One big take-away from James Comey’s testimony before the House Intelligence Committee is that the FBI is investigating whether members of the Trump campaign colluded with Russia. The other? That Americans no longer trust America’s political leaders or intelligence organizations. As the FBI Director answered questions about Russia’s interference in our election and President Trump’s claims that he was wiretapped by President Obama, angry viewers across the political spectrum vented on Twitter and Facebook, charging Comey with lying and retracing the unresolved arguments of last year’s campaign.
For instance: “Hey Comey, Trump Doesn’t Know Putin, but Hillary Sold the Russians Uranium for millions. She is the real Friend of Putin.” Or, “The #ComeyHearing was a game-changer in how 2016 is perceived. Had the fact below been known, Hillary would likely be president.” Not much listening; minds made up.
Those on the right doubt there is “no evidence” that the Obama White House conducted surveillance on the Trump campaign. They point to The New York Times’ piece on January 20 claiming that “American law enforcement and intelligence agencies are examining intercepted communications and financial transactions as part of a broad investigation into links between Russian officials and associates of President-elect Trump….”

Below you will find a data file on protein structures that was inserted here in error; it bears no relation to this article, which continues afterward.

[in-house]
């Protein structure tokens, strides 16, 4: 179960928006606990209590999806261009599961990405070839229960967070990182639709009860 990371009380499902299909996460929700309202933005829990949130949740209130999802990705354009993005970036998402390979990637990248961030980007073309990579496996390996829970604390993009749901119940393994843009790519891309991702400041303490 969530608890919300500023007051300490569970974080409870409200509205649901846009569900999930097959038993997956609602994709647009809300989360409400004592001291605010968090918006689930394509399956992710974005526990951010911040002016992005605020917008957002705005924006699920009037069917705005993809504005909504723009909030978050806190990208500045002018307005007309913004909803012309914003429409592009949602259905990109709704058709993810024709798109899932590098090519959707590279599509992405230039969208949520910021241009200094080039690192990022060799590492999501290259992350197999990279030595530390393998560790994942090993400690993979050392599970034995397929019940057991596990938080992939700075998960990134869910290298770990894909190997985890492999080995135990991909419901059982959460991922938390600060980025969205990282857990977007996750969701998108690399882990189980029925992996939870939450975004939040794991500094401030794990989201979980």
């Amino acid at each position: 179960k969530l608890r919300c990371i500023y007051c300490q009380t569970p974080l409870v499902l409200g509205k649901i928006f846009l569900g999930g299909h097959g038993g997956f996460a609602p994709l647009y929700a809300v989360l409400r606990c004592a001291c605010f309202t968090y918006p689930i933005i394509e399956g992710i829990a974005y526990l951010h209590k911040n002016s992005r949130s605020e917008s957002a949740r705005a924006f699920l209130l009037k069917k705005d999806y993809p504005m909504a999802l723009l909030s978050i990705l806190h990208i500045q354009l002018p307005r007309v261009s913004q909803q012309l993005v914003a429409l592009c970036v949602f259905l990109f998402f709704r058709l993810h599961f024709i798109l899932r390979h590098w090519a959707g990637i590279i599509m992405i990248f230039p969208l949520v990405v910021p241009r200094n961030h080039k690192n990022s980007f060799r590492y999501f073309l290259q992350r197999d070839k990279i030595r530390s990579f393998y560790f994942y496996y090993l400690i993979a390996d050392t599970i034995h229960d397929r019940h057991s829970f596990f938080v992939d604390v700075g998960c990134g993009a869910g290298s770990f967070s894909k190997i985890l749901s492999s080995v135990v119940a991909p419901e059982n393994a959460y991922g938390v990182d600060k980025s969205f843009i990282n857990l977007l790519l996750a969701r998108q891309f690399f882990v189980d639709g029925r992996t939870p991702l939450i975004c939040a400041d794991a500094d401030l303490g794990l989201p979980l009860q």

That story ran with this headline: “Wiretapped Data Used in Inquiry of Trump Aides.” Given Donald Trump’s propensity for sloppiness, many supporters interpret his accusations as based on this report of eavesdropping and surveillance. Note: The original headline appeared only in the print edition of The New York Times.
Meanwhile, Hillary supporters can’t imagine there’s “no evidence” of collusion, as any number of intelligence chiefs have claimed, between people in Donald Trump’s camp and Moscow. After all, there are numerous reported links between Russians and various people circling Trump Tower, and several instances of people like Michael Flynn and Attorney General Jeff Sessions seemingly lying about those contacts.
Sadly, neither side of the political spectrum believes FBI Director James Comey, and neither right nor left is confident in the integrity of the Congressional committee conducting the inquiry. As one person tweeted: “This will be marked in American history as a sad period of time where the NSA, FBI and CIA simply can no longer be trusted.” This is a disaster for our country.
How did we get here?
Baby Boomers learned to be skeptical of our elected officials early on when they listened to preposterous and false accounts of victories during the Vietnam War. So outlandish were the nightly claims of progress by our leaders – thousands of the enemy killed each night while all our troops were safe and sound – that they and those promulgating them in the major news networks became objects of ridicule.
But what about young people, a majority of whom, we are told, don’t think Donald Trump is the legitimate president? How did they become so cynical?